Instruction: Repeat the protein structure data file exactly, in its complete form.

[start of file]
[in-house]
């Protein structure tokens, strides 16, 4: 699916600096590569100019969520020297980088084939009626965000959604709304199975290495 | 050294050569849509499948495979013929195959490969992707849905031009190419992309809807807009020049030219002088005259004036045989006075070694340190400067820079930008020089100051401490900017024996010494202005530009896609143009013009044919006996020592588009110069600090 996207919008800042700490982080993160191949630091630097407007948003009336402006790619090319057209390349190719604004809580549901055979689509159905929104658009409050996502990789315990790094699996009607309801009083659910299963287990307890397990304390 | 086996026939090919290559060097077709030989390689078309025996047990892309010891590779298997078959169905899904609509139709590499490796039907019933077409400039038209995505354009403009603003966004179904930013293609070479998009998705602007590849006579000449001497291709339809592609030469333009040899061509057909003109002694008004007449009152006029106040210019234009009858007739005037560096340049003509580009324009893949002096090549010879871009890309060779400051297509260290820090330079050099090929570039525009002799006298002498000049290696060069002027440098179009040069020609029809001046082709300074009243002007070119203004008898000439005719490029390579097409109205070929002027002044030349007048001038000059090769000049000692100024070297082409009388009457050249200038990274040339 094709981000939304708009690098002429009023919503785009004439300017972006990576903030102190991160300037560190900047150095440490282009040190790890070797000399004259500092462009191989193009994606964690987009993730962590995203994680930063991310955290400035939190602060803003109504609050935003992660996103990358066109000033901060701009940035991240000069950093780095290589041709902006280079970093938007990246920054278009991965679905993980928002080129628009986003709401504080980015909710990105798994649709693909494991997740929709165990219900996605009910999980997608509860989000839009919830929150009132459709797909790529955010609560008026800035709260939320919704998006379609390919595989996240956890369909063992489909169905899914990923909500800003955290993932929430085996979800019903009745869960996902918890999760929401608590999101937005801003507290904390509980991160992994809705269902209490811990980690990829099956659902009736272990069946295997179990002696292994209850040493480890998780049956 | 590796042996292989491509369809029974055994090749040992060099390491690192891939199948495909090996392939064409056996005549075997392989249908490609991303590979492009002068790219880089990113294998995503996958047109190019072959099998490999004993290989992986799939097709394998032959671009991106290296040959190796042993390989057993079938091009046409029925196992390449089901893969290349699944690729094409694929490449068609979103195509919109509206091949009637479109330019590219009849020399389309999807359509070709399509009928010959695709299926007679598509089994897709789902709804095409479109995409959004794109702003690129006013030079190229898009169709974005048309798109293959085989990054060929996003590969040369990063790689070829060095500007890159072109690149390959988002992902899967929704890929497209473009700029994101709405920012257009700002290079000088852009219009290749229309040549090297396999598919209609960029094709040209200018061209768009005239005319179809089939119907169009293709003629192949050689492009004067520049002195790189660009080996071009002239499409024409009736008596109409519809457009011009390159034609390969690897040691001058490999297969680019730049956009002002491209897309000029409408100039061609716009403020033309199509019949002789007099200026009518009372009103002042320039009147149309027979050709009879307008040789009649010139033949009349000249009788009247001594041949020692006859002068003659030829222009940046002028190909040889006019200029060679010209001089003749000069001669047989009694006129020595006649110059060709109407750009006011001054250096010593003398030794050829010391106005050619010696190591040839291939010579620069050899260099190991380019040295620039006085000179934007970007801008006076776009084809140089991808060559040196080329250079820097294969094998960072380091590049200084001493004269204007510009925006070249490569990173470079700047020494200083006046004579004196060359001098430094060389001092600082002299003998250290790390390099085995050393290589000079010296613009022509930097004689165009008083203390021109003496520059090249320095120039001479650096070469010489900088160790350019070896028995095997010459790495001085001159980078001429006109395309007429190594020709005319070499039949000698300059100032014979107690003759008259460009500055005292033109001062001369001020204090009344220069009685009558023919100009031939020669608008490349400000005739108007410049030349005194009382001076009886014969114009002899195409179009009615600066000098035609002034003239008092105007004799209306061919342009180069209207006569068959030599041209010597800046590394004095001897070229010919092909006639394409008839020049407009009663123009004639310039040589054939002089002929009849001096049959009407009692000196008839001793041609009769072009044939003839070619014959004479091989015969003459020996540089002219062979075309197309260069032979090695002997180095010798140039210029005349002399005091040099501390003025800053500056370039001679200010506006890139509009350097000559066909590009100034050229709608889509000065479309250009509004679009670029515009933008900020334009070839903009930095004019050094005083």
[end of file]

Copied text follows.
[in-house]
């Protein structure tokens, strides 16, 4: 699916600096590569100019969520020297980088084939009626965000959604709304199975290495 | 050294050569849509499948495979013929195959490969992707849905031009190419992309809807807009020049030219002088005259004036045989006075070694340190400067820079930008020089100051401490900017024996010494202005530009896609143009013009044919006996020592588009110069600090 996207919008800042700490982080993160191949630091630097407007948003009336402006790619090319057209390349190719604004809580549901055979689509159905929104658009409050996502990789315990790094699996009607309801009083659910299963287990307890397990304390 | 086996026939090919290559060097077709030989390689078309025996047990892309010891590779298997078959169905899904609509139709590499490796039907019933077409400039038209995505354009403009603003966004179904930013293609070479998009998705602007590849006579000449001497291709339809592609030469333009040899061509057909003109002694008004007449009152006029106040210019234009009858007739005037560096340049003509580009324009893949002096090549010879871009890309060779400051297509260290820090330079050099090929570039525009002799006298002498000049290696060069002027440098179009040069020609029809001046082709300074009243002007070119203004008898000439005719490029390579097409109205070929002027002044030349007048001038000059090769000049000692100024070297082409009388009457050249200038990274040339 094709981000939304708009690098002429009023919503785009004439300017972006990576903030102190991160300037560190900047150095440490282009040190790890070797000399004259500092462009191989193009994606964690987009993730962590995203994680930063991310955290400035939190602060803003109504609050935003992660996103990358066109000033901060701009940035991240000069950093780095290589041709902006280079970093938007990246920054278009991965679905993980928002080129628009986003709401504080980015909710990105798994649709693909494991997740929709165990219900996605009910999980997608509860989000839009919830929150009132459709797909790529955010609560008026800035709260939320919704998006379609390919595989996240956890369909063992489909169905899914990923909500800003955290993932929430085996979800019903009745869960996902918890999760929401608590999101937005801003507290904390509980991160992994809705269902209490811990980690990829099956659902009736272990069946295997179990002696292994209850040493480890998780049956 | 590796042996292989491509369809029974055994090749040992060099390491690192891939199948495909090996392939064409056996005549075997392989249908490609991303590979492009002068790219880089990113294998995503996958047109190019072959099998490999004993290989992986799939097709394998032959671009991106290296040959190796042993390989057993079938091009046409029925196992390449089901893969290349699944690729094409694929490449068609979103195509919109509206091949009637479109330019590219009849020399389309999807359509070709399509009928010959695709299926007679598509089994897709789902709804095409479109995409959004794109702003690129006013030079190229898009169709974005048309798109293959085989990054060929996003590969040369990063790689070829060095500007890159072109690149390959988002992902899967929704890929497209473009700029994101709405920012257009700002290079000088852009219009290749229309040549090297396999598919209609960029094709040209200018061209768009005239005319179809089939119907169009293709003629192949050689492009004067520049002195790189660009080996071009002239499409024409009736008596109409519809457009011009390159034609390969690897040691001058490999297969680019730049956009002002491209897309000029409408100039061609716009403020033309199509019949002789007099200026009518009372009103002042320039009147149309027979050709009879307008040789009649010139033949009349000249009788009247001594041949020692006859002068003659030829222009940046002028190909040889006019200029060679010209001089003749000069001669047989009694006129020595006649110059060709109407750009006011001054250096010593003398030794050829010391106005050619010696190591040839291939010579620069050899260099190991380019040295620039006085000179934007970007801008006076776009084809140089991808060559040196080329250079820097294969094998960072380091590049200084001493004269204007510009925006070249490569990173470079700047020494200083006046004579004196060359001098430094060389001092600082002299003998250290790390390099085995050393290589000079010296613009022509930097004689165009008083203390021109003496520059090249320095120039001479650096070469010489900088160790350019070896028995095997010459790495001085001159980078001429006109395309007429190594020709005319070499039949000698300059100032014979107690003759008259460009500055005292033109001062001369001020204090009344220069009685009558023919100009031939020669608008490349400000005739108007410049030349005194009382001076009886014969114009002899195409179009009615600066000098035609002034003239008092105007004799209306061919342009180069209207006569068959030599041209010597800046590394004095001897070229010919092909006639394409008839020049407009009663123009004639310039040589054939002089002929009849001096049959009407009692000196008839001793041609009769072009044939003839070619014959004479091989015969003459020996540089002219062979075309197309260069032979090695002997180095010798140039210029005349002399005091040099501390003025800053500056370039001679200010506006890139509009350097000559066909590009100034050229709608889509000065479309250009509004679009670029515009933008900020334009070839903009930095004019050094005083």